After being inspired by Zero Waste Chef, I started writing this post in 2014. I set a goal to make a gluten free sourdough starter back then. Years later…It took a pandemic for me to finally reach this goal. Some goals get put on the back burner until a future time, but hey, that’s okay. Life happens! Over the last six years, I have experimented with many different ferments: okra, salsa, green papaya kraut, Ginger beer and lots of kombucha!
Did you know that you can have a gluten free sourdough starter in as little as one week? To make one you will need:
Gluten Free Sourdough Starter
- a quart-sized Mason jar
- 1/2 cup teff, sorghum, or buckwheat flour (62 g)
- scant 1/2 cup water (118 mL)
Days 1 Through 3
Combine flour and water in the quart-sized Mason jar. Mix vigorously to incorporate air. Cover with a clean cloth, paper towel, or coffee filter and secure with a rubber band or canning ring.
Leave at room temperature (65 to 85 degrees Fahrenheit) for 12 hours.
Repeat feedings with 1/2 cup flour and scant 1/2 cup water every 12 hours. During this time, tiny bubbles may form.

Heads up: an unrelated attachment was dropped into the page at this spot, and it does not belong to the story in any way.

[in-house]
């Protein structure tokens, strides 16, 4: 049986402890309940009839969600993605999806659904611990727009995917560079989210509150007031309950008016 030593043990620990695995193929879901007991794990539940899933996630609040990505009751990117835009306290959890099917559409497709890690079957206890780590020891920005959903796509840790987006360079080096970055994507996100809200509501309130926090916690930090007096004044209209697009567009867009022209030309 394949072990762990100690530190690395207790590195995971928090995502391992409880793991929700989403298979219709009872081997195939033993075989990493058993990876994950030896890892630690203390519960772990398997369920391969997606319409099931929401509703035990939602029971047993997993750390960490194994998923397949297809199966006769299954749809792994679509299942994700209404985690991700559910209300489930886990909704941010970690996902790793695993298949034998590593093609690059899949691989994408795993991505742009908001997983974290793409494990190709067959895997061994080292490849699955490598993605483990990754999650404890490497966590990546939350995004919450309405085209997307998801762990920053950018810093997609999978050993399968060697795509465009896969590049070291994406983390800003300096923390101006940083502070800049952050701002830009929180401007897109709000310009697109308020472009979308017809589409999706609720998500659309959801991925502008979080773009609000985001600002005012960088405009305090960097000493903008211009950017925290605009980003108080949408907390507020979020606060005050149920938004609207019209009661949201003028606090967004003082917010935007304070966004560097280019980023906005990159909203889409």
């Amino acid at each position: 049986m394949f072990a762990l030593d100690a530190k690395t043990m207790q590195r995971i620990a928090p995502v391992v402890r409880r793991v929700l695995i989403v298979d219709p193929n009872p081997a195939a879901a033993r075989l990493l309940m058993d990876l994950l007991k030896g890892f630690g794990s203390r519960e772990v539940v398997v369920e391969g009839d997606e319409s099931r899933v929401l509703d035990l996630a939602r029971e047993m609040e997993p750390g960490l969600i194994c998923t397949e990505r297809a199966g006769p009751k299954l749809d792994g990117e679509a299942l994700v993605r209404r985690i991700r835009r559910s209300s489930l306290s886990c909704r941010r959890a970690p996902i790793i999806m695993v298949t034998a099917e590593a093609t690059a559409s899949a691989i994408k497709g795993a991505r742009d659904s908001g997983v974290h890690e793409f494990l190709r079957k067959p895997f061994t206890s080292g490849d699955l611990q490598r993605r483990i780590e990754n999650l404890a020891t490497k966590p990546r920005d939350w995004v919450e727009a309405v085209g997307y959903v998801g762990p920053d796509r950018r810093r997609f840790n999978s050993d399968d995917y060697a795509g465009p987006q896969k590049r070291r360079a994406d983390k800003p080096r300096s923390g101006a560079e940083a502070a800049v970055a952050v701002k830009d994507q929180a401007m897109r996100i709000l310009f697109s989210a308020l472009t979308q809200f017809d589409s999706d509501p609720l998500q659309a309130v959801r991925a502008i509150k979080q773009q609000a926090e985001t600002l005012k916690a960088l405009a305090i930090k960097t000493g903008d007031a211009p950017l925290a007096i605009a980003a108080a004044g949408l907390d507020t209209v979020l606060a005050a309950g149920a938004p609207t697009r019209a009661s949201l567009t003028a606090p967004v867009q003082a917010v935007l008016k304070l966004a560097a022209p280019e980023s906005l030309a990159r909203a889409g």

By the 3rd day, you may see more yeast activity, like bubbles and noticeably more starter with a few hours after a feeding.
Days 4 Through 7
Continue to feed every 12 hours. Discard 1/2 of the starter before every feeding.
Now, you should see more yeast activity. The starter may double in volume by 4 to 8 hours after a feeding. In addition to its sour aroma, it should smell slightly yeasty. That’s the microorganisms finding a balance between yeast and bacteria. We want to continue yeast growth by feeding it on a daily basis. If the starter grows colored molds on top or smells like rotten vegetables, throw it out and start over.
Around day 6 or 7, look for an active, bubbly, doubling sourdough starter with a pleasant sour aroma. At this point, bake with it and feed it again. Then either keep up the maintenance feedings, or stick it in the fridge for up to 1 week, or freeze it for later use.
I chose to bake our bread with a recipe from Cultures for Health for Everyday Gluten-free Sourdough Sandwich Bread. It turned out beautifully! I substituted vegan butter such as Melt or Earth’s Balance to replace the butter. While I began my starter with teff flour I later switched to sorghum flour for feedings. Teff flour is too difficult for me to obtain. It was such a fun and rewarding experience to watch the starter grow and the loaf rise.
Once you have your starter going, the recipes are endless. We have made sourdough pancakes and sourdough chocolate cake with the discard. I look forward to hearing some of your experiences with making your own gluten free sourdough starter!